, and then we're going to command A to select them all, and then we are going to put them on this screen. And we go shift, tab T L L. (laughing) All right, let me interact with this screen here. Seven backdrops, even though that one's a bonus one. I just like that one. Let's just look at the different, the difference between them all. Let's kind of talk through them real briefly. I got to have my cheat sheet in front of me just to remember exactly what I'm looking at. This was the muslin. Remember the muslin's the big honkin' thing. It's 10 foot by 12 foot. A lot of options with that muslin. A lot of space to move around. I recommend if you can afford it, get a 10 by 20 or a 12 by 24. You'll never regret buying a big muslin. Although the person you pay to steam it will regret it. This was that PVC wall of light. I love this tool. One of the things I didn't say about this, and the reason why I showed this one here, you can use this PVC wall of light as a light for the front of the model. It's a great key light. Imagine a full body, full length light, head to toe, in the front, between the camera and the model. So it's a great light source as well as a background light. All right, we've got the smile backdrop, which I love. That's the collapsible. That one's made by Savage. And these collapsible backdrops make me smile too because there so small and portable, easy to move around. We got the brick. Man that brick came out cool. I love this brick. I just bought my first brick paneling last week, and I'm going to use it for all kinds of stuff moving into the future. So thanks for CreativeLive to allow me to teach this class. I got to learn a new technique also. And then we went to the black seamless here. I love black seamless. A lot of flexibility. Remember you can make that black seamless black or gray, depending on how you light it. Red, there are lots of different colors of seamless. Those of you who have shot with it know, you can buy yellow, and green, and blue, and purple, and orange. I like red. I think as, for photographers, red makes a lot of sense. A nice red backdrop every once and awhile, puts a lot of variety in your photographs. White seamless. Tons of flexibility with that white seamless. You can make the white look white. You can make it look gray. You can see that the look of that white seamless looks very similar to that wall of light. Adding just maybe a third of a stop more of light here would have made that really electric white. And then we went to the reflective floor. That was the, what do I call that stuff? The inexpensive product, I've forgot the technical name. Thrifty White, thank you. You were paying attention. Yeah, Thrifty White, love it! Photographers who have been doing a lot of studio work always have this stuff around in the studio. And it's so inexpensive, after it gets all scuffed up and used after a season, you just throw it away and recycle it and then bring in some other stuff. And then we've got this thing called the X-drop. And the X-drop works great because it's portable, it's easy, it's lightweight, and they have all different types of options. So there are seven very useful and very actionable tips and tools for you to use for backdrops. Questions? Two in the front. I know you had, let's go to you first because you have been waiting patiently. Thanks, my question is specifically for the white, the two white backdrops down in the bottom row. And when you do full length, and you did suggest that you were gonna use, it would be better to use a larger light source for that. Yeah. Would that lighting the floor as well, to get a more pure white, is that what you would be shooting for there? Yeah, excellent question. When you're doing these reflection shots, pretty much everything has to be well illuminated. And so I've got smaller light sources in here today. My soft box was that Profoto two foot by three foot. Really what I should be doing is having like a six foot umbrella or something like that. And if you look at some of my previous CreativeLive classes on lighting and flashes, I show some of those really big products that I use. Very helpful. Yesterday we had a CreativeLive class on green backdrops. Green screens. Green screens, and what are your thoughts about using a green screen and just swiping different backgrounds. I made a joke, this is Ben's class right? Yeah, Ben taught another class on green screen. And I made a joke, because I saw him around, and I said I'm just going to refer everyone to your class because the simple solution is do green screen and just swap in the background. This chroma key concept works great. There's a lot of companies out there that actually sell backdrops that you literally drop in, in Photoshop into your green screen photo. So that's a perfectly viable option, but it does take some post processing. And so if you're, let me just riff off of that for one second. Let's say you're shooting a big job, and you've got kids. Let's say you're shooting a classroom at the school. And those kids are coming through your studio very rapidly. And you've got hundreds and hundreds of photos. Well, that would mean you've got hundreds and hundreds of backdrops that you've got to bring in. And you've got to mask each one just so. Make sure the hair is coming out fine on the green screen. So it can take a little bit more post processing effort, and where as this is kind of one and done. Great question. Tell us where everybody can follow you at home and make sure they stay in touch with you. Okay cool. You guys can all find me online of course. I'm on all the socials, so I've got an Instagram account. That's mostly my wildlife. I do a lot of international wildlife and nature photography trips, so lots of birds and lions and tigers and bears. At my Instagram that's @MikeJHagen. And then my Facebook is VisualAdventuresCo. That's the name of my business, Visual Adventures. And then Twitter is @MikeJHagen. And so if you ever need to contact me, you can find me there. You can also go to my website, visadventures.com and you can email me and I will get back to you, I promise you. Feel free to contact me anytime.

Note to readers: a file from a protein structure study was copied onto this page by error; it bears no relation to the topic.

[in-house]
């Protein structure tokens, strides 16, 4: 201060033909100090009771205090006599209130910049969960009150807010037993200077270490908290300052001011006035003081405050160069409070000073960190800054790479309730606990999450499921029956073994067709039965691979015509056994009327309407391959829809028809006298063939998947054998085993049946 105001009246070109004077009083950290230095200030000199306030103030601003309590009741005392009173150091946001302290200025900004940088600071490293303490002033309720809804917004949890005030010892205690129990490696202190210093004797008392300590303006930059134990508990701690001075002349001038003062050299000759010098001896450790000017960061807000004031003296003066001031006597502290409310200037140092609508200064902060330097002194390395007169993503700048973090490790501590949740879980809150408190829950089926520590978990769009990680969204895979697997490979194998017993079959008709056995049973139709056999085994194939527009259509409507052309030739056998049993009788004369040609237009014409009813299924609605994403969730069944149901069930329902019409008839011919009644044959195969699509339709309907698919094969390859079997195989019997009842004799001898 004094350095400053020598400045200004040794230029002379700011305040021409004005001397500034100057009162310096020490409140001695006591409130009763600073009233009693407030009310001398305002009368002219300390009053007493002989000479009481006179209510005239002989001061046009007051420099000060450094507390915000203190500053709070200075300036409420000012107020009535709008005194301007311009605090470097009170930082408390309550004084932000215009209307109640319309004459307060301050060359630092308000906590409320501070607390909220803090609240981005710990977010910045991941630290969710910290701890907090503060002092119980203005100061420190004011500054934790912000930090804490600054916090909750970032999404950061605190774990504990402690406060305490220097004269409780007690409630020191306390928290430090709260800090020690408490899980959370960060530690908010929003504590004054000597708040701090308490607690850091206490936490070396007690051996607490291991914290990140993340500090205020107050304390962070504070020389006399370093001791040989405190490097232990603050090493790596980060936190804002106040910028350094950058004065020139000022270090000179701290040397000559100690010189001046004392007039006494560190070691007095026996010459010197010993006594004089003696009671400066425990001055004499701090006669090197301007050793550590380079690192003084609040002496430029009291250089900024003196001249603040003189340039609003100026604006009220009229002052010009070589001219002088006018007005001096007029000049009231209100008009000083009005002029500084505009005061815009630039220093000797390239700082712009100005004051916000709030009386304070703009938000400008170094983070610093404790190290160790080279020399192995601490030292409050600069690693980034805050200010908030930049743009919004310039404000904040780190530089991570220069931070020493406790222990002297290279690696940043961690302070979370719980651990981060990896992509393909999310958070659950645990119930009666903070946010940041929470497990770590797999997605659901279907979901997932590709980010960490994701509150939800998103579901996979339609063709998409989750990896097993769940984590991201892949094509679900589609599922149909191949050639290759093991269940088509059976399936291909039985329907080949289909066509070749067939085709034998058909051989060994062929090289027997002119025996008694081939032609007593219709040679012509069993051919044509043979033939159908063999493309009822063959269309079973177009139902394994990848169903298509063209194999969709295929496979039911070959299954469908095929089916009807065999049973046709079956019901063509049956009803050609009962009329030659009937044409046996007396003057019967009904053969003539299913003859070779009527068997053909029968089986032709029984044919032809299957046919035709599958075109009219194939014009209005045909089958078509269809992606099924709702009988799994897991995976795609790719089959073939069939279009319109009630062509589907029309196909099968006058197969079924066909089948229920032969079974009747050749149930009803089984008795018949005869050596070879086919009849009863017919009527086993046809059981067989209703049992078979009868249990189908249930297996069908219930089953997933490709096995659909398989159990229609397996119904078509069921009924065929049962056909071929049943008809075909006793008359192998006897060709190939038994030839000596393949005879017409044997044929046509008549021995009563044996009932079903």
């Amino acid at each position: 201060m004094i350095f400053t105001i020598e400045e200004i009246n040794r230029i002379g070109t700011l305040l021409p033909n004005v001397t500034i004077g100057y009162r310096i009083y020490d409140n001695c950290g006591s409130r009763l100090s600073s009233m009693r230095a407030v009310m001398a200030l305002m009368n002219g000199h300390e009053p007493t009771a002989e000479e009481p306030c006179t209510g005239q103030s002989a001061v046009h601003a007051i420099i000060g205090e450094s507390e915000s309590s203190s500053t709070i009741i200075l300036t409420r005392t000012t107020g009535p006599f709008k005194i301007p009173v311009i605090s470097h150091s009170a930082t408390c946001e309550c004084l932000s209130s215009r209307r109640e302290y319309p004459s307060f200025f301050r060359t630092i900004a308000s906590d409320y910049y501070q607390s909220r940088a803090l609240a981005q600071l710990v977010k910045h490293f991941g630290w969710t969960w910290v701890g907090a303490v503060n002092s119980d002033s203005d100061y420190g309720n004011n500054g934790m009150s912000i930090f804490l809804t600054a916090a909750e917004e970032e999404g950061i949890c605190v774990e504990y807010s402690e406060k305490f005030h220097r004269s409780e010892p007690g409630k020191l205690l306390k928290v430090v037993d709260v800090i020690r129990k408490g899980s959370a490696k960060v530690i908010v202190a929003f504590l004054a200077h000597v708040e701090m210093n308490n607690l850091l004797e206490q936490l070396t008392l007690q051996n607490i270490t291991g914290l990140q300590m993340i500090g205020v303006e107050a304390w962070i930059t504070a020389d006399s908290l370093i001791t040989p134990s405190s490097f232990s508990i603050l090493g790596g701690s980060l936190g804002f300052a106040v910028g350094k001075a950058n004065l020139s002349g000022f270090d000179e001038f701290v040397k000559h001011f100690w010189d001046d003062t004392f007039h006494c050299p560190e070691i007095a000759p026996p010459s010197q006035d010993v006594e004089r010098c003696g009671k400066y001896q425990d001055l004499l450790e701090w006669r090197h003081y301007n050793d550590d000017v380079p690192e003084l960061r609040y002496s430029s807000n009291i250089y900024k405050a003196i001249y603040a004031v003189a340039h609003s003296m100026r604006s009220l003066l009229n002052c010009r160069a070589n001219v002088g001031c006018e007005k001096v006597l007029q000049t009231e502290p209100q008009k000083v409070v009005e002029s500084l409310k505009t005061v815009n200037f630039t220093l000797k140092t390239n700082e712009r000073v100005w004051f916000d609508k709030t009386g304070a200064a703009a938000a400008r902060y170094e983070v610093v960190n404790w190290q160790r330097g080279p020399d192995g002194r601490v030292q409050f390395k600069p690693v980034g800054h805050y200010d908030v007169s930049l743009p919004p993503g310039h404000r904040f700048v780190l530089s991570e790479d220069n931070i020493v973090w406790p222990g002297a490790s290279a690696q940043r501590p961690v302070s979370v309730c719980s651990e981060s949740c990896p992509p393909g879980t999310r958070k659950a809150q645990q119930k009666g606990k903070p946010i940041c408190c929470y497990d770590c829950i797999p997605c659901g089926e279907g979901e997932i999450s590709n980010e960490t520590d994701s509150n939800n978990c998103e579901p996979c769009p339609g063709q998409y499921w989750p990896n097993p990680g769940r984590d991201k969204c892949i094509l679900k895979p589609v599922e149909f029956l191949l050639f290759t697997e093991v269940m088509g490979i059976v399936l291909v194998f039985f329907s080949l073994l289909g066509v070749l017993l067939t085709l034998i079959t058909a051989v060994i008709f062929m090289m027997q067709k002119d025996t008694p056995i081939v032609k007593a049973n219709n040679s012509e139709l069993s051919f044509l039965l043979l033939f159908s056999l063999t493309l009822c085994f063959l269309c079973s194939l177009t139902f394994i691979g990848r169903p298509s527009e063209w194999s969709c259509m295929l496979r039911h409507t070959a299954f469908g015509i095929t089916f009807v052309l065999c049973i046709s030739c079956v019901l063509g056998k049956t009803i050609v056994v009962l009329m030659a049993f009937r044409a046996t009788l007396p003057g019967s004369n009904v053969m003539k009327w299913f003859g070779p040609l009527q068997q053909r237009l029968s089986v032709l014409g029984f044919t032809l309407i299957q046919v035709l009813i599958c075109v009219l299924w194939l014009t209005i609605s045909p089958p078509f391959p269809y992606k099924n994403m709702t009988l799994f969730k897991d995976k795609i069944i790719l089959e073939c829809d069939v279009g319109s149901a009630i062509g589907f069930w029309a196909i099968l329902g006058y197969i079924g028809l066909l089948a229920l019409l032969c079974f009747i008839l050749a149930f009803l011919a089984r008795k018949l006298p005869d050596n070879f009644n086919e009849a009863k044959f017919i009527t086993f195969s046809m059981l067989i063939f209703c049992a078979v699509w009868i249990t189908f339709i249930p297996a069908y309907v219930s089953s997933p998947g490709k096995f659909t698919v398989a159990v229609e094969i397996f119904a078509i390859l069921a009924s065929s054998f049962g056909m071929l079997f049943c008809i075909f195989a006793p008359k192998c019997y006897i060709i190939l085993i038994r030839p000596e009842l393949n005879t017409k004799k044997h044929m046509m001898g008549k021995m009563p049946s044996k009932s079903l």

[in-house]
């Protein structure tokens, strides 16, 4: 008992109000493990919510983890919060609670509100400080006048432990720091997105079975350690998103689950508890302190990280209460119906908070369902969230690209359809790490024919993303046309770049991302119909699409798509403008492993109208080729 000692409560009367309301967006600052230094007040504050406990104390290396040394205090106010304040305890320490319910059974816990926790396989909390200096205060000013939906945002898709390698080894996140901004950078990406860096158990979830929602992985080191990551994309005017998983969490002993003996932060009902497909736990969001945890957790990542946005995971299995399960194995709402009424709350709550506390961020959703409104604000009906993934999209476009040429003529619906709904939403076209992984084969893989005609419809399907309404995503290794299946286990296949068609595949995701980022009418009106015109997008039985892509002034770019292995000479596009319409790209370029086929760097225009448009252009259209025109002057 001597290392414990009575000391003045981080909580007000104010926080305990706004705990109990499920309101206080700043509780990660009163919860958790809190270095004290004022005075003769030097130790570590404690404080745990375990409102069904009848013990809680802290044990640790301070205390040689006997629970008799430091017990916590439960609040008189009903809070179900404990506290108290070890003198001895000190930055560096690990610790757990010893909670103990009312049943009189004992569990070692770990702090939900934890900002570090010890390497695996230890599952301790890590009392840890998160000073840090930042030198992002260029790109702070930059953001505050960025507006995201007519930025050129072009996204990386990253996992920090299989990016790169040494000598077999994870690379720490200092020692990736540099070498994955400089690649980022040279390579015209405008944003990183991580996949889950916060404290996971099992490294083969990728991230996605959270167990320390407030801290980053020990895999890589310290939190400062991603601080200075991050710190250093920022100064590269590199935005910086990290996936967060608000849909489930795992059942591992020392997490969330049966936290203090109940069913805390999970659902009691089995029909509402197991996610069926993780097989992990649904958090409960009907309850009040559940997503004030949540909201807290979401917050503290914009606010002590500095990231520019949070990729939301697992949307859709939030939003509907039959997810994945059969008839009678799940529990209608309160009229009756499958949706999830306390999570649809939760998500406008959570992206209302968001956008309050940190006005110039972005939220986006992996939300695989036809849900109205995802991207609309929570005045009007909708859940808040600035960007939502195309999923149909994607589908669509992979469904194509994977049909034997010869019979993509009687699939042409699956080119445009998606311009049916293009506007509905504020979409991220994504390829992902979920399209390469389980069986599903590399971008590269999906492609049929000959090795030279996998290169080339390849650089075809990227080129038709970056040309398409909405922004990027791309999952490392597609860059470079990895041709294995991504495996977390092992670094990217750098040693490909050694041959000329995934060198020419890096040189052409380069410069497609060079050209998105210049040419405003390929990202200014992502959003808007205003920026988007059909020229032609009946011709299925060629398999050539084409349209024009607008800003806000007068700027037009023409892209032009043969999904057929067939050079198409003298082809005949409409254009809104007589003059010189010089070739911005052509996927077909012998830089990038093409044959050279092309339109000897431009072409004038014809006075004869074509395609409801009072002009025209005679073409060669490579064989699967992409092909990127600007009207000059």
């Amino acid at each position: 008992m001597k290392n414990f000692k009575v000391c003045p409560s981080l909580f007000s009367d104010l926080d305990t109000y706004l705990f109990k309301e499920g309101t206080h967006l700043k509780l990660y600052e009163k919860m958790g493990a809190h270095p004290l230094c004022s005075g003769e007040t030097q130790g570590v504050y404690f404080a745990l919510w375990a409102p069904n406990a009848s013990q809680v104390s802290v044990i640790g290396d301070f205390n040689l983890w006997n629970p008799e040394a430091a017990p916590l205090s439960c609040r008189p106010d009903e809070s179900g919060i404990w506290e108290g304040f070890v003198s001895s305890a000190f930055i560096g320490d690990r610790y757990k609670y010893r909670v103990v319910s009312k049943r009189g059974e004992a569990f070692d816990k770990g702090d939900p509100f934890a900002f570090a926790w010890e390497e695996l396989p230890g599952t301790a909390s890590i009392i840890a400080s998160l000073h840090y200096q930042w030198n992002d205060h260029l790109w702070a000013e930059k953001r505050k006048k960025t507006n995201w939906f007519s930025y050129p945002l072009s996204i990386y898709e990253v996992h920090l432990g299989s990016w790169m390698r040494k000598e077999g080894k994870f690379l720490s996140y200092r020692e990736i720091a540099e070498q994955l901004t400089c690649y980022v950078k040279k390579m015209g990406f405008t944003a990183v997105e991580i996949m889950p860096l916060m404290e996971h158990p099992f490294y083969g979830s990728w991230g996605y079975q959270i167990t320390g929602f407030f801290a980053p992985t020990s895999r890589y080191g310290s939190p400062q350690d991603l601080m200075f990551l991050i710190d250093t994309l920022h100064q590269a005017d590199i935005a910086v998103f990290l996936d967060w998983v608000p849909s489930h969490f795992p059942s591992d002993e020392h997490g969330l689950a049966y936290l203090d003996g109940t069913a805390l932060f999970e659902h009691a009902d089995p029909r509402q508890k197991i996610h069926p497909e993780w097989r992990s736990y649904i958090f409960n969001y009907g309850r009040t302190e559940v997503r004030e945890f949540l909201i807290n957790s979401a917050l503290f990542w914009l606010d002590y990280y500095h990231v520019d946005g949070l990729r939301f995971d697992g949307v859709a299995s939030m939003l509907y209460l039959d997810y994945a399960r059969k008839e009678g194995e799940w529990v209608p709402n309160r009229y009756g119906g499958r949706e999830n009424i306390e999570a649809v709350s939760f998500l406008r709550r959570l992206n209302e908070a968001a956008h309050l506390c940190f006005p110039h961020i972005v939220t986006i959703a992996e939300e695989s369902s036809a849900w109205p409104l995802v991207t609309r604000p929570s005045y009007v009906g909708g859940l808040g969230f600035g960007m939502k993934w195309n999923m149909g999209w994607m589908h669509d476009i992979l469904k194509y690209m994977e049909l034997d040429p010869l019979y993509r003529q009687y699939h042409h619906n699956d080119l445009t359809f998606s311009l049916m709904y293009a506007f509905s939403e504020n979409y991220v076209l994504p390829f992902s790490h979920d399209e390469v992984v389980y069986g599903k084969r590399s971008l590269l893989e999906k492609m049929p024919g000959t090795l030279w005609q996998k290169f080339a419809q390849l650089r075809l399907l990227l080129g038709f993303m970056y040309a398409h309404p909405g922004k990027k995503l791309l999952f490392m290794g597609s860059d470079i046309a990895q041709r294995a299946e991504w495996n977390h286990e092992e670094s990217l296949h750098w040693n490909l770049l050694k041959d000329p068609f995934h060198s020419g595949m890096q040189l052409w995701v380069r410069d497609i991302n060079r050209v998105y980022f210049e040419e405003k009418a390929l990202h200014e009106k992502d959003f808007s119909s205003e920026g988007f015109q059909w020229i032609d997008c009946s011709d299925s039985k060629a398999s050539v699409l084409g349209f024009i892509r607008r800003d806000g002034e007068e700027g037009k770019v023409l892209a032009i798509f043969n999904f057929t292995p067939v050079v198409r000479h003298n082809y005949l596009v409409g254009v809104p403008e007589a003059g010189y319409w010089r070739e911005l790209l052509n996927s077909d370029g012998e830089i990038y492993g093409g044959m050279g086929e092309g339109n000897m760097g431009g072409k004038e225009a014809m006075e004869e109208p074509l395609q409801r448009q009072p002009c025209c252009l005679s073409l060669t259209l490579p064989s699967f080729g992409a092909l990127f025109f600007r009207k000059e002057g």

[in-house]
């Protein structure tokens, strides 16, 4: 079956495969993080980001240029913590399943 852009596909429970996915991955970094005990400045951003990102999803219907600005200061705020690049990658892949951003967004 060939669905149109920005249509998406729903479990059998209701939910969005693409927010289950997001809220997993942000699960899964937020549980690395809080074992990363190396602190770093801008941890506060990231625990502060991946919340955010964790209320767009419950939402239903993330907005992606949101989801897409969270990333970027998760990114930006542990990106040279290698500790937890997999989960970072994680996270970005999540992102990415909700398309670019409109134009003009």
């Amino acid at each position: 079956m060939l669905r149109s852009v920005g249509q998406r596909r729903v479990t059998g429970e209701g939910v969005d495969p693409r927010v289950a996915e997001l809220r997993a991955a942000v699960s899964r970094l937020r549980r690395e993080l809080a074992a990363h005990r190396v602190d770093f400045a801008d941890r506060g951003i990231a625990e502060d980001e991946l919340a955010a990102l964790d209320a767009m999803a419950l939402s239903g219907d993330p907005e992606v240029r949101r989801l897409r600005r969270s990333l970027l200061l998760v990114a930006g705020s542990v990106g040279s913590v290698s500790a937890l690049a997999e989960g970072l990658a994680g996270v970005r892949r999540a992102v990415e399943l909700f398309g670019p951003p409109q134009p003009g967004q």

Class Description